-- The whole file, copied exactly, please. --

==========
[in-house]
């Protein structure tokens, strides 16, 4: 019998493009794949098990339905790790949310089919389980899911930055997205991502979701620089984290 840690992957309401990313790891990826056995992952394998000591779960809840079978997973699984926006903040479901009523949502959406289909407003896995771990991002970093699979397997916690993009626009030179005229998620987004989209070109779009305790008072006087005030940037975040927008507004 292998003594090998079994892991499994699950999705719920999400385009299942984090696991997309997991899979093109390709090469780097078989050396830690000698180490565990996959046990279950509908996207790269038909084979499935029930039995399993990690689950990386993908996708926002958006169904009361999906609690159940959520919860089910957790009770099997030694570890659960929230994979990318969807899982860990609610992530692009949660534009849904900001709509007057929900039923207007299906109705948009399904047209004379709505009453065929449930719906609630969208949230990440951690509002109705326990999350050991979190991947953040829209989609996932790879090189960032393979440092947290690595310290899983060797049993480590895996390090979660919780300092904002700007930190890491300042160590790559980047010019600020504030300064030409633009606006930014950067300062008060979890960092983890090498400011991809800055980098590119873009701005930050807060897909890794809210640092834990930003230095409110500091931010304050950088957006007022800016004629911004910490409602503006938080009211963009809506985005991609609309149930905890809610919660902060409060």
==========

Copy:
[in-house]
């Protein structure tokens, strides 16, 4: 019998493009794949098990339905790790949310089919389980899911930055997205991502979701620089984290 840690992957309401990313790891990826056995992952394998000591779960809840079978997973699984926006903040479901009523949502959406289909407003896995771990991002970093699979397997916690993009626009030179005229998620987004989209070109779009305790008072006087005030940037975040927008507004 292998003594090998079994892991499994699950999705719920999400385009299942984090696991997309997991899979093109390709090469780097078989050396830690000698180490565990996959046990279950509908996207790269038909084979499935029930039995399993990690689950990386993908996708926002958006169904009361999906609690159940959520919860089910957790009770099997030694570890659960929230994979990318969807899982860990609610992530692009949660534009849904900001709509007057929900039923207007299906109705948009399904047209004379709505009453065929449930719906609630969208949230990440951690509002109705326990999350050991979190991947953040829209989609996932790879090189960032393979440092947290690595310290899983060797049993480590895996390090979660919780300092904002700007930190890491300042160590790559980047010019600020504030300064030409633009606006930014950067300062008060979890960092983890090498400011991809800055980098590119873009701005930050807060897909890794809210640092834990930003230095409110500091931010304050950088957006007022800016004629911004910490409602503006938080009211963009809506985005991609609309149930905890809610919660902060409060």